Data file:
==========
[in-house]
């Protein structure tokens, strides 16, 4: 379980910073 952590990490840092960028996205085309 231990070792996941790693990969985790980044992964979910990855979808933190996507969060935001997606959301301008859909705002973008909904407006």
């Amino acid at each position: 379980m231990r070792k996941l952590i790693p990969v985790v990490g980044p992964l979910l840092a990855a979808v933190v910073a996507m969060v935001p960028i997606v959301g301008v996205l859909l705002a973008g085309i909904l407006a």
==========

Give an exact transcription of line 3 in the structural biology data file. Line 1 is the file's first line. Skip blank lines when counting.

């Amino acid at each position: 379980m231990r070792k996941l952590i790693p990969v985790v990490g980044p992964l979910l840092a990855a979808v933190v910073a996507m969060v935001p960028i997606v959301g301008v996205l859909l705002a973008g085309i909904l407006a």